By Alia Adler, from Atlanta, Georgia, Hosted in Indore, Madhya Pradesh (Shishukunj)
“When I got accepted into the NSLI-Y program, I was beyond thrilled. It was my second year applying, and I could not believe I had gotten accepted. I couldn’t wait to live in a foreign country, go to a different school, and experience a culture that was relatively unknown to me. However, once the date approached, I started really thinking about why I wanted to go to India in the first place. I was learning how to speak Hindi, something I had always wanted to do, but I realized there was more to it than that. My mother’s family is from Calcutta, and going and living in her country of origin would help me understand a little more about her. She herself immigrated to the USA when she was 4, so she grew up immersed in American culture. Nonetheless, she still had a direct tie to her roots: her parents. I had no such thing. Of course, I would see my grandparents fairly often, but I was by no means steeped in the culture like she was. I realized I knew very little about where I was from, and hoped that this experience could be a good first step.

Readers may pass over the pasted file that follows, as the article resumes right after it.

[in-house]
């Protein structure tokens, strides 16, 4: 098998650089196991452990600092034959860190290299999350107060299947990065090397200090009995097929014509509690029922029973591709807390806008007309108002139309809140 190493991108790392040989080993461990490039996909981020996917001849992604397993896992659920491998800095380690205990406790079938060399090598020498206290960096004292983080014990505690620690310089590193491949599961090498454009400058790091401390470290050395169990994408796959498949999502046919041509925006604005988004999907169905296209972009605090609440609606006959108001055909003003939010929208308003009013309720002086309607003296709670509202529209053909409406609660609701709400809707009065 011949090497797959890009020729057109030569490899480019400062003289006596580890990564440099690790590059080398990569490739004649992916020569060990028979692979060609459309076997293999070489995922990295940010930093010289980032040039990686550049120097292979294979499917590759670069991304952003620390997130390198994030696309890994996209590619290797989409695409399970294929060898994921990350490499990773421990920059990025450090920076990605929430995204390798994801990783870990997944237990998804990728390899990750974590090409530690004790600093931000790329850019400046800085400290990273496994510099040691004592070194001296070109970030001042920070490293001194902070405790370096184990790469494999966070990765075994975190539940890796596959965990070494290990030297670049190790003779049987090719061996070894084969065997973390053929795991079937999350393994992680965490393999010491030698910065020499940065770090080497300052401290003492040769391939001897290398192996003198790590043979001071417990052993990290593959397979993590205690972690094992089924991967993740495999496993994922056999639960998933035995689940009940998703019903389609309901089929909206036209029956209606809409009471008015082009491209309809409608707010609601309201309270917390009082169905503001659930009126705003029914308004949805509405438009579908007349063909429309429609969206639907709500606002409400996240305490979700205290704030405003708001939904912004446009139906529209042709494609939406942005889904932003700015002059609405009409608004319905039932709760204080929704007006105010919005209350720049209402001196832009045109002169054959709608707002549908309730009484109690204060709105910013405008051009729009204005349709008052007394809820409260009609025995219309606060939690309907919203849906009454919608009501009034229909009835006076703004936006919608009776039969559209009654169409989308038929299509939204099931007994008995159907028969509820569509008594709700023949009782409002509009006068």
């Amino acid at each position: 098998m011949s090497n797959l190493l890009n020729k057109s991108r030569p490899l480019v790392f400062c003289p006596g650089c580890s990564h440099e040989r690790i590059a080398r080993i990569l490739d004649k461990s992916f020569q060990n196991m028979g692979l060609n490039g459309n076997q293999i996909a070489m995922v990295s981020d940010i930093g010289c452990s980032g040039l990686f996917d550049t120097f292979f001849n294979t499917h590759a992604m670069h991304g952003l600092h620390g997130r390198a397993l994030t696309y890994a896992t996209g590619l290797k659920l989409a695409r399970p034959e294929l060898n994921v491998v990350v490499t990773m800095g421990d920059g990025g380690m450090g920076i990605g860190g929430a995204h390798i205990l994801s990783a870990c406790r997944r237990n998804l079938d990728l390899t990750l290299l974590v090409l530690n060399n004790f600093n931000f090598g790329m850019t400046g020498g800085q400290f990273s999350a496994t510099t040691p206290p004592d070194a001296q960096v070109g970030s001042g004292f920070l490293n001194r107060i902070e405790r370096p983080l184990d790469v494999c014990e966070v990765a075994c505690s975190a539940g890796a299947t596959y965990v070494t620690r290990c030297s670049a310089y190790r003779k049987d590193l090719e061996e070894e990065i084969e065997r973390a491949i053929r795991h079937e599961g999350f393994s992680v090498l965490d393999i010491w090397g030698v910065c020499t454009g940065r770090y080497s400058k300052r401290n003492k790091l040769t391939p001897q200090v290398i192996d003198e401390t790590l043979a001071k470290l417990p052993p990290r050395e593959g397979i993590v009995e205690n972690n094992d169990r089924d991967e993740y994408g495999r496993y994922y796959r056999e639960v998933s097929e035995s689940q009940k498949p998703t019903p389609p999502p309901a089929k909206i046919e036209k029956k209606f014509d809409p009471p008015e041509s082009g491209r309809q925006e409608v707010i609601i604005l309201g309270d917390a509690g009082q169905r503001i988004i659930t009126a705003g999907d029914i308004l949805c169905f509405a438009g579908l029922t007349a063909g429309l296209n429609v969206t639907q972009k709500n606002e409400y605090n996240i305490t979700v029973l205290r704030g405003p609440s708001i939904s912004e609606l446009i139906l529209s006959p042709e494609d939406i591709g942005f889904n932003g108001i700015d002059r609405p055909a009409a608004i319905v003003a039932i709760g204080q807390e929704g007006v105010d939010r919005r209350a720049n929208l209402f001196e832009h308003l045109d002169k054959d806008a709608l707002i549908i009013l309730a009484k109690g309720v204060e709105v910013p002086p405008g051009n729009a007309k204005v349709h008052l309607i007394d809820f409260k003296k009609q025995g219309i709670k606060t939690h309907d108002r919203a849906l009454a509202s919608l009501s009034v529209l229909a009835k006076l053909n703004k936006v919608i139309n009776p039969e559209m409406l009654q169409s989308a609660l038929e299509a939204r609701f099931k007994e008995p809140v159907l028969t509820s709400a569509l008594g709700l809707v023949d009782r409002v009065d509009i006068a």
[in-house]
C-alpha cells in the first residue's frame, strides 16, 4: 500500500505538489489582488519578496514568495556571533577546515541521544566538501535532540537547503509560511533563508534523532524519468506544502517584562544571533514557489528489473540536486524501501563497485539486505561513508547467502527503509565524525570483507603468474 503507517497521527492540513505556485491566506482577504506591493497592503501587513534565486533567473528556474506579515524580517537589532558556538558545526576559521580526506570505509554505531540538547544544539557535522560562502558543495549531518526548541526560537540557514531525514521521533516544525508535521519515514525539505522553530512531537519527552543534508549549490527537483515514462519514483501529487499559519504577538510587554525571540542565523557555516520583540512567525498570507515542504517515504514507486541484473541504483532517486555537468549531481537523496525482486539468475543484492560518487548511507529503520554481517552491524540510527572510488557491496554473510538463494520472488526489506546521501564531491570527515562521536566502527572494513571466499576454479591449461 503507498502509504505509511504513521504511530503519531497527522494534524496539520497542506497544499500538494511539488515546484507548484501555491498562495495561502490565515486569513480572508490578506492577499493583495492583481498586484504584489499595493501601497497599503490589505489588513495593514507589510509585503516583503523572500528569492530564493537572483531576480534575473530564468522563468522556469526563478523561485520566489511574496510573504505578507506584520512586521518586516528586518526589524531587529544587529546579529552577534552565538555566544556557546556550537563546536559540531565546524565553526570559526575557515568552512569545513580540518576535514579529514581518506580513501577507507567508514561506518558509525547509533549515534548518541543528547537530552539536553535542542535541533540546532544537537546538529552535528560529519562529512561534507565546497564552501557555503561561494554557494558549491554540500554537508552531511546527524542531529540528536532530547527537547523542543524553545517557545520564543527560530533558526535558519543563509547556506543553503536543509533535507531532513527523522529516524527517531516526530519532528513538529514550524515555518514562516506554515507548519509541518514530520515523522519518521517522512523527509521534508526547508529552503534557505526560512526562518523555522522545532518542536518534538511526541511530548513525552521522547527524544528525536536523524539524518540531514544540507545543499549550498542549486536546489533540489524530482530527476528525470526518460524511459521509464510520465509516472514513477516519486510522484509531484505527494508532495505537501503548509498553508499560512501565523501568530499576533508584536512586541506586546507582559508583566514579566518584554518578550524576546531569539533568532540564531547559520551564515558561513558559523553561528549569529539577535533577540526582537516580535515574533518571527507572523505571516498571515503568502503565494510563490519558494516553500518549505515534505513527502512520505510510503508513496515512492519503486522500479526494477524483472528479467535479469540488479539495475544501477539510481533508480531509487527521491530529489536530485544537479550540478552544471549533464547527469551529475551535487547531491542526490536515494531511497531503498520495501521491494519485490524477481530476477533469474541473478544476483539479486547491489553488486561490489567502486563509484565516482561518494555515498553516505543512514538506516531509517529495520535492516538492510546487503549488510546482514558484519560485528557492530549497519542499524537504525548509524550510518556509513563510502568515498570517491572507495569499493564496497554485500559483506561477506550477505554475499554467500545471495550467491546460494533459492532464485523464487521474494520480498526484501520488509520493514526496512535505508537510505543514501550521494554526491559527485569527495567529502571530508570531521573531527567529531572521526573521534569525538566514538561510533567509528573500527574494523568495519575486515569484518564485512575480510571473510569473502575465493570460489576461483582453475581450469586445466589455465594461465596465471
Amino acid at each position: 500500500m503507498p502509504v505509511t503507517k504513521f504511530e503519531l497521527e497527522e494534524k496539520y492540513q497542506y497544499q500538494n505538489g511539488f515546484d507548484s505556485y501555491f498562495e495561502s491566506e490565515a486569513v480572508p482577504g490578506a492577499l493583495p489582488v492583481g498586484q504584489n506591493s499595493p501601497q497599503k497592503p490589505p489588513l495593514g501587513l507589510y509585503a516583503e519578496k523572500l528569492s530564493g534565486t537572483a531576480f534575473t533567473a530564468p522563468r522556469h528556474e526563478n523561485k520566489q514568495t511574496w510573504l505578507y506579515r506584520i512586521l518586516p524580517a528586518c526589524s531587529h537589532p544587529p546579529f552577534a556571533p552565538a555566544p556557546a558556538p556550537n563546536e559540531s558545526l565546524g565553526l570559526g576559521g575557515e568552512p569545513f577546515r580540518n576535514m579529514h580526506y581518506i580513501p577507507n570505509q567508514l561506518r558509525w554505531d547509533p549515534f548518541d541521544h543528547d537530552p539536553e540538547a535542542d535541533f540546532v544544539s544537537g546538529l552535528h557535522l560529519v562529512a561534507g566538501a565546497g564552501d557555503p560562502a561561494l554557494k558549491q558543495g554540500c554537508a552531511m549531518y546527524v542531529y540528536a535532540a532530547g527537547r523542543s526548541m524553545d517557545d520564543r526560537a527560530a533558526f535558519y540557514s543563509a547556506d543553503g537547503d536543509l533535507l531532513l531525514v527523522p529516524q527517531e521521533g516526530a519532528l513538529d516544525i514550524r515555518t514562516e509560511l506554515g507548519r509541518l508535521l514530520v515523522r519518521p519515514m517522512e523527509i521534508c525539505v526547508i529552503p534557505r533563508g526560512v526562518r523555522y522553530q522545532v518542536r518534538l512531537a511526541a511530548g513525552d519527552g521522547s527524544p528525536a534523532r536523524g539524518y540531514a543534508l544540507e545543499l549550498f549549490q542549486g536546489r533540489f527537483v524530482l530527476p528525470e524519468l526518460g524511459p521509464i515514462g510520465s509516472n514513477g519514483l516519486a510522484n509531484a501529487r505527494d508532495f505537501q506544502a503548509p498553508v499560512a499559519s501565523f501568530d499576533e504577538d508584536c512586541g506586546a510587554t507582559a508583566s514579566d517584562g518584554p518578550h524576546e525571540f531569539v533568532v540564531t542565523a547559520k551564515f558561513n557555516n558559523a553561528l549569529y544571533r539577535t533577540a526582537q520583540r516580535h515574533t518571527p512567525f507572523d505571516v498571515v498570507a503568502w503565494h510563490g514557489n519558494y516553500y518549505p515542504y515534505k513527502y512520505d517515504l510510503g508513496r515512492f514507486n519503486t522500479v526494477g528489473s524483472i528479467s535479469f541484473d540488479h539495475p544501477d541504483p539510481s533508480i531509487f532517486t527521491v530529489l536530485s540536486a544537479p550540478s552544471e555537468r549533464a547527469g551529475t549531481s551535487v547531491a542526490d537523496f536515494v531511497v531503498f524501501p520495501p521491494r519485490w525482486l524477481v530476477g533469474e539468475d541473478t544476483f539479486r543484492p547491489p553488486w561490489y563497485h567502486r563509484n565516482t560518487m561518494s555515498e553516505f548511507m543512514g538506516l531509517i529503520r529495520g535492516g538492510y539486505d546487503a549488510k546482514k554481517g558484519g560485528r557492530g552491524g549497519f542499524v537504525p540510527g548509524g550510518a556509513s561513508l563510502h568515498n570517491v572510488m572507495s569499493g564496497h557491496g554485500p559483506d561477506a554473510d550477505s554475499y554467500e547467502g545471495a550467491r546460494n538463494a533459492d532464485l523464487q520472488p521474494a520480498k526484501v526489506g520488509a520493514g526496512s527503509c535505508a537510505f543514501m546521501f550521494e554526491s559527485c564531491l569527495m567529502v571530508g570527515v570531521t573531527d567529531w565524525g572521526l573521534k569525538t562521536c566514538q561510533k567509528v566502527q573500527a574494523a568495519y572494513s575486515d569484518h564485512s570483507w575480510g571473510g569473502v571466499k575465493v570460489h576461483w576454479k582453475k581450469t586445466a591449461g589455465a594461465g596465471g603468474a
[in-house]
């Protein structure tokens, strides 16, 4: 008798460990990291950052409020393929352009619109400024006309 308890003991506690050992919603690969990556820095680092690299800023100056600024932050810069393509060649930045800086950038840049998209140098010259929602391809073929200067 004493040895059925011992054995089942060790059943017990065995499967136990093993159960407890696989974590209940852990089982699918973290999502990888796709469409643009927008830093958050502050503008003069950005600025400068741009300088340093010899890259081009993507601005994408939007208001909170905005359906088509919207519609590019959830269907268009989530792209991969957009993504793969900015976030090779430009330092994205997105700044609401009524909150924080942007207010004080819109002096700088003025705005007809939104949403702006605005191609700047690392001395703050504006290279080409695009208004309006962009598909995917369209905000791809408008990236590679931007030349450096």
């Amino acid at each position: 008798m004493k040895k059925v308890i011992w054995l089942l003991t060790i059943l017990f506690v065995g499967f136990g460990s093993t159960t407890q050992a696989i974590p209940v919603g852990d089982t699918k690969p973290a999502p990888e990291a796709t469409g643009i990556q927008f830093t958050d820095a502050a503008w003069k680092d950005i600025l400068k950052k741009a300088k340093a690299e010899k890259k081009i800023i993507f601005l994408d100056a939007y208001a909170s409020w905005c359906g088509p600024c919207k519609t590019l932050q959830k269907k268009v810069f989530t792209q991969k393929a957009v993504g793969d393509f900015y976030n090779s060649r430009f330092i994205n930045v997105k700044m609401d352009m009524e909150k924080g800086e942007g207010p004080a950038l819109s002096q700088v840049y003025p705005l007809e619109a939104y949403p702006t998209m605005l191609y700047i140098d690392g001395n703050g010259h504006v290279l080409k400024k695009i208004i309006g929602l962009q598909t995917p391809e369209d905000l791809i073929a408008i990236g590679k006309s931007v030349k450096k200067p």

(Photo Above: With her host family)
When I actually got to India, I was overwhelmed at first. Everything was new, and different, and just navigating life was an adventure. I didn’t get time to sit down and think about what it all meant to me. However, I found myself saying more often than not “My grandmother does this”, or “My family does something similar”. I never noticed until I was talking to my American parents about my experience. I was telling them about the hospitality here. I had noticed that everyone here wanted me to be as comfortable as possible, going to intense lengths, despite my insistence. In this case, my family had spent a good amount of time making sure the lighting was just right for this FaceTime call, despite the fact that it wasn’t that bad to begin with. I thought it was sweet, and it really did remind me of my grandmother, who wanted to make sure that we were happy and comfortable no matter what. As I was telling them this story and the many others, I realized that so much of the quirks I found in my grandmother’s personality were actually common ways of life here in India that didn’t necessarily translate in America. Knowing this, and realizing this has helped my connect to my past, and been the greatest impact that AFS and NSLI-Y have had on me.”